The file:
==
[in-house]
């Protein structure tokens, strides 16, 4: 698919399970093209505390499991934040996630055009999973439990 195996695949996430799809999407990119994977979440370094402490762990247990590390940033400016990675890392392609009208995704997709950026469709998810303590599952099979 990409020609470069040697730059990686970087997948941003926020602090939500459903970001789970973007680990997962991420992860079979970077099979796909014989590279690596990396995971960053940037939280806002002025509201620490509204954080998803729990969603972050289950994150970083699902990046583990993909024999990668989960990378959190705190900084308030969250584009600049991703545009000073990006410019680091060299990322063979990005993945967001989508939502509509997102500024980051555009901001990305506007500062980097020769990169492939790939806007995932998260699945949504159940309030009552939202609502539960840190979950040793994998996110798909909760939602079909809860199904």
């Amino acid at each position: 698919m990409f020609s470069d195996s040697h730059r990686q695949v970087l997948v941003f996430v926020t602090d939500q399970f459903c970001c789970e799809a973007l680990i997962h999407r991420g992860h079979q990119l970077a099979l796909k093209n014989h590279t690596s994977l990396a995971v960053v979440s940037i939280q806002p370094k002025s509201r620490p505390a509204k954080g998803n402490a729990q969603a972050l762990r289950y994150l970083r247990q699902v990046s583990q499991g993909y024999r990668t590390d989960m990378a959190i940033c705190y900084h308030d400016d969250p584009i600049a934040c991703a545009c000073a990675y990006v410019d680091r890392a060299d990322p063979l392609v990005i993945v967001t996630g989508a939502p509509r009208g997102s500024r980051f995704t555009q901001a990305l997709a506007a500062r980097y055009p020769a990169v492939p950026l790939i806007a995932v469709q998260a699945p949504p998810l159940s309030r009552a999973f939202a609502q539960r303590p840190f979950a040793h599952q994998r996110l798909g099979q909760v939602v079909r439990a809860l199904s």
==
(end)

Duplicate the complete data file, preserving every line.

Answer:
[in-house]
């Protein structure tokens, strides 16, 4: 698919399970093209505390499991934040996630055009999973439990 195996695949996430799809999407990119994977979440370094402490762990247990590390940033400016990675890392392609009208995704997709950026469709998810303590599952099979 990409020609470069040697730059990686970087997948941003926020602090939500459903970001789970973007680990997962991420992860079979970077099979796909014989590279690596990396995971960053940037939280806002002025509201620490509204954080998803729990969603972050289950994150970083699902990046583990993909024999990668989960990378959190705190900084308030969250584009600049991703545009000073990006410019680091060299990322063979990005993945967001989508939502509509997102500024980051555009901001990305506007500062980097020769990169492939790939806007995932998260699945949504159940309030009552939202609502539960840190979950040793994998996110798909909760939602079909809860199904």
């Amino acid at each position: 698919m990409f020609s470069d195996s040697h730059r990686q695949v970087l997948v941003f996430v926020t602090d939500q399970f459903c970001c789970e799809a973007l680990i997962h999407r991420g992860h079979q990119l970077a099979l796909k093209n014989h590279t690596s994977l990396a995971v960053v979440s940037i939280q806002p370094k002025s509201r620490p505390a509204k954080g998803n402490a729990q969603a972050l762990r289950y994150l970083r247990q699902v990046s583990q499991g993909y024999r990668t590390d989960m990378a959190i940033c705190y900084h308030d400016d969250p584009i600049a934040c991703a545009c000073a990675y990006v410019d680091r890392a060299d990322p063979l392609v990005i993945v967001t996630g989508a939502p509509r009208g997102s500024r980051f995704t555009q901001a990305l997709a506007a500062r980097y055009p020769a990169v492939p950026l790939i806007a995932v469709q998260a699945p949504p998810l159940s309030r009552a999973f939202a609502q539960r303590p840190f979950a040793h599952q994998r996110l798909g099979q909760v939602v079909r439990a809860l199904s």